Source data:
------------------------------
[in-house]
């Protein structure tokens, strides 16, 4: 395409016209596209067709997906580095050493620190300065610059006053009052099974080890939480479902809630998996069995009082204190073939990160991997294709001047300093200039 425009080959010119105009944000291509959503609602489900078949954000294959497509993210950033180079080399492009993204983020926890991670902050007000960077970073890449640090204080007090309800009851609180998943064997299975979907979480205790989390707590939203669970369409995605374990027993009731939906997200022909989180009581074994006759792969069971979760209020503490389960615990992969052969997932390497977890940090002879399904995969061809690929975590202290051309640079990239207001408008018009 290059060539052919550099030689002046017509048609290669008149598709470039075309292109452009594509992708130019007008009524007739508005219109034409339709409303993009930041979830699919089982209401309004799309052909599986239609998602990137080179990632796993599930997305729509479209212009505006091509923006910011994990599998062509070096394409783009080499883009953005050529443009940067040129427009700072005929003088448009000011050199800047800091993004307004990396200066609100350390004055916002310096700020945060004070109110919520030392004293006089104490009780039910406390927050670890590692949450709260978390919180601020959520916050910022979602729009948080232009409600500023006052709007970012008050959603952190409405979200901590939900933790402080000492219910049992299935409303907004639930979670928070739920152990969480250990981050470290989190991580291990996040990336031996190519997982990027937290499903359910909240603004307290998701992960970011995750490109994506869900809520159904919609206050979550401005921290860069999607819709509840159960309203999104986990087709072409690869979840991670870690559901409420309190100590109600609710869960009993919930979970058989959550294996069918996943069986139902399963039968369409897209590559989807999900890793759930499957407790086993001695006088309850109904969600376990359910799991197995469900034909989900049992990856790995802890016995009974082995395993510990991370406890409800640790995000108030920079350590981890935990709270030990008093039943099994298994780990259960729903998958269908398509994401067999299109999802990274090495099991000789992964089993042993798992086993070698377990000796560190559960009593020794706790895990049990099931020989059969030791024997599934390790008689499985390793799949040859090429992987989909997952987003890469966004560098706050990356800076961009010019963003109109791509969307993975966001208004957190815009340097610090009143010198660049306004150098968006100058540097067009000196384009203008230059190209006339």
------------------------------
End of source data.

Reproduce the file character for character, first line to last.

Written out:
[in-house]
């Protein structure tokens, strides 16, 4: 395409016209596209067709997906580095050493620190300065610059006053009052099974080890939480479902809630998996069995009082204190073939990160991997294709001047300093200039 425009080959010119105009944000291509959503609602489900078949954000294959497509993210950033180079080399492009993204983020926890991670902050007000960077970073890449640090204080007090309800009851609180998943064997299975979907979480205790989390707590939203669970369409995605374990027993009731939906997200022909989180009581074994006759792969069971979760209020503490389960615990992969052969997932390497977890940090002879399904995969061809690929975590202290051309640079990239207001408008018009 290059060539052919550099030689002046017509048609290669008149598709470039075309292109452009594509992708130019007008009524007739508005219109034409339709409303993009930041979830699919089982209401309004799309052909599986239609998602990137080179990632796993599930997305729509479209212009505006091509923006910011994990599998062509070096394409783009080499883009953005050529443009940067040129427009700072005929003088448009000011050199800047800091993004307004990396200066609100350390004055916002310096700020945060004070109110919520030392004293006089104490009780039910406390927050670890590692949450709260978390919180601020959520916050910022979602729009948080232009409600500023006052709007970012008050959603952190409405979200901590939900933790402080000492219910049992299935409303907004639930979670928070739920152990969480250990981050470290989190991580291990996040990336031996190519997982990027937290499903359910909240603004307290998701992960970011995750490109994506869900809520159904919609206050979550401005921290860069999607819709509840159960309203999104986990087709072409690869979840991670870690559901409420309190100590109600609710869960009993919930979970058989959550294996069918996943069986139902399963039968369409897209590559989807999900890793759930499957407790086993001695006088309850109904969600376990359910799991197995469900034909989900049992990856790995802890016995009974082995395993510990991370406890409800640790995000108030920079350590981890935990709270030990008093039943099994298994780990259960729903998958269908398509994401067999299109999802990274090495099991000789992964089993042993798992086993070698377990000796560190559960009593020794706790895990049990099931020989059969030791024997599934390790008689499985390793799949040859090429992987989909997952987003890469966004560098706050990356800076961009010019963003109109791509969307993975966001208004957190815009340097610090009143010198660049306004150098968006100058540097067009000196384009203008230059190209006339």